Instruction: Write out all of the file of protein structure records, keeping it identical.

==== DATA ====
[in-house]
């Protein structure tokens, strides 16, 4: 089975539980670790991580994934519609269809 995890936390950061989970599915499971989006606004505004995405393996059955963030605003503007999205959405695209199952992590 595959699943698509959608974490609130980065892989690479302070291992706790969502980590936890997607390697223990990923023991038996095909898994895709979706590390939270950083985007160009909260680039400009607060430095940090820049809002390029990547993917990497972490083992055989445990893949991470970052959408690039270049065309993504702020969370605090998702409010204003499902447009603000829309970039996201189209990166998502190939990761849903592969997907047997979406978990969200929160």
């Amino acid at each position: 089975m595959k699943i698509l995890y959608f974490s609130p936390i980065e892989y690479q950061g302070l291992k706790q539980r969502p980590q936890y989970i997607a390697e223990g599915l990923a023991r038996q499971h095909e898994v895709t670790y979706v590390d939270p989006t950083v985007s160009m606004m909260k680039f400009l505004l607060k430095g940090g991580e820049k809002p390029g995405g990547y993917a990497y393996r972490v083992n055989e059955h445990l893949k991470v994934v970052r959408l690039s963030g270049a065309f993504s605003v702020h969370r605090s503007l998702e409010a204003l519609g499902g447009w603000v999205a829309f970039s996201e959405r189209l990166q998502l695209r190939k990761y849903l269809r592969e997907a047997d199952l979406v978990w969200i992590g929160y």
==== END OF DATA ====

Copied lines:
[in-house]
């Protein structure tokens, strides 16, 4: 089975539980670790991580994934519609269809 995890936390950061989970599915499971989006606004505004995405393996059955963030605003503007999205959405695209199952992590 595959699943698509959608974490609130980065892989690479302070291992706790969502980590936890997607390697223990990923023991038996095909898994895709979706590390939270950083985007160009909260680039400009607060430095940090820049809002390029990547993917990497972490083992055989445990893949991470970052959408690039270049065309993504702020969370605090998702409010204003499902447009603000829309970039996201189209990166998502190939990761849903592969997907047997979406978990969200929160």
């Amino acid at each position: 089975m595959k699943i698509l995890y959608f974490s609130p936390i980065e892989y690479q950061g302070l291992k706790q539980r969502p980590q936890y989970i997607a390697e223990g599915l990923a023991r038996q499971h095909e898994v895709t670790y979706v590390d939270p989006t950083v985007s160009m606004m909260k680039f400009l505004l607060k430095g940090g991580e820049k809002p390029g995405g990547y993917a990497y393996r972490v083992n055989e059955h445990l893949k991470v994934v970052r959408l690039s963030g270049a065309f993504s605003v702020h969370r605090s503007l998702e409010a204003l519609g499902g447009w603000v999205a829309f970039s996201e959405r189209l990166q998502l695209r190939k990761y849903l269809r592969e997907a047997d199952l979406v978990w969200i992590g929160y």